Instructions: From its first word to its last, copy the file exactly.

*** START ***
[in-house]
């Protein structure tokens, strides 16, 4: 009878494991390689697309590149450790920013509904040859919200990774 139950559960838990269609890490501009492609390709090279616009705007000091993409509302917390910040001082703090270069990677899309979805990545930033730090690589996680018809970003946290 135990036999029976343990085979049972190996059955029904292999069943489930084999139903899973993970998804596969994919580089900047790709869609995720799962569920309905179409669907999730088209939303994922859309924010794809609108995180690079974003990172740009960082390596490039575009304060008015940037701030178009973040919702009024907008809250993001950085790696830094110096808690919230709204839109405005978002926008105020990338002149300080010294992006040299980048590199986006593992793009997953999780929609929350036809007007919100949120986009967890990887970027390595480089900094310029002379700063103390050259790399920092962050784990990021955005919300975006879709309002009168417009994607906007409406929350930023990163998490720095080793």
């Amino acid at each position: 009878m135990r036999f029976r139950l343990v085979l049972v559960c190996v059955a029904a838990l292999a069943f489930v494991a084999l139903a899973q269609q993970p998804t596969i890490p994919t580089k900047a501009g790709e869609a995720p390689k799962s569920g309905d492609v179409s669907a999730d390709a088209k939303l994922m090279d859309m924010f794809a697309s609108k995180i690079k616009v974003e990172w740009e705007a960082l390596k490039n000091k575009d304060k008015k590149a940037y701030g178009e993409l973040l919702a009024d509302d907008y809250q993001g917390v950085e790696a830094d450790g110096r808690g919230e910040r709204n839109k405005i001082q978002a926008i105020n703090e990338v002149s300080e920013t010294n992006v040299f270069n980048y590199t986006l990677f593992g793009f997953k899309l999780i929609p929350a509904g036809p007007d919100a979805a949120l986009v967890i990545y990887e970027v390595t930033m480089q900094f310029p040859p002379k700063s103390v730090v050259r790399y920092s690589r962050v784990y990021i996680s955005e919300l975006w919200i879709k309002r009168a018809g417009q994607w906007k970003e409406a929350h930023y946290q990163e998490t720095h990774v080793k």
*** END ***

[in-house]
């Protein structure tokens, strides 16, 4: 009878494991390689697309590149450790920013509904040859919200990774 139950559960838990269609890490501009492609390709090279616009705007000091993409509302917390910040001082703090270069990677899309979805990545930033730090690589996680018809970003946290 135990036999029976343990085979049972190996059955029904292999069943489930084999139903899973993970998804596969994919580089900047790709869609995720799962569920309905179409669907999730088209939303994922859309924010794809609108995180690079974003990172740009960082390596490039575009304060008015940037701030178009973040919702009024907008809250993001950085790696830094110096808690919230709204839109405005978002926008105020990338002149300080010294992006040299980048590199986006593992793009997953999780929609929350036809007007919100949120986009967890990887970027390595480089900094310029002379700063103390050259790399920092962050784990990021955005919300975006879709309002009168417009994607906007409406929350930023990163998490720095080793």
């Amino acid at each position: 009878m135990r036999f029976r139950l343990v085979l049972v559960c190996v059955a029904a838990l292999a069943f489930v494991a084999l139903a899973q269609q993970p998804t596969i890490p994919t580089k900047a501009g790709e869609a995720p390689k799962s569920g309905d492609v179409s669907a999730d390709a088209k939303l994922m090279d859309m924010f794809a697309s609108k995180i690079k616009v974003e990172w740009e705007a960082l390596k490039n000091k575009d304060k008015k590149a940037y701030g178009e993409l973040l919702a009024d509302d907008y809250q993001g917390v950085e790696a830094d450790g110096r808690g919230e910040r709204n839109k405005i001082q978002a926008i105020n703090e990338v002149s300080e920013t010294n992006v040299f270069n980048y590199t986006l990677f593992g793009f997953k899309l999780i929609p929350a509904g036809p007007d919100a979805a949120l986009v967890i990545y990887e970027v390595t930033m480089q900094f310029p040859p002379k700063s103390v730090v050259r790399y920092s690589r962050v784990y990021i996680s955005e919300l975006w919200i879709k309002r009168a018809g417009q994607w906007k970003e409406a929350h930023y946290q990163e998490t720095h990774v080793k």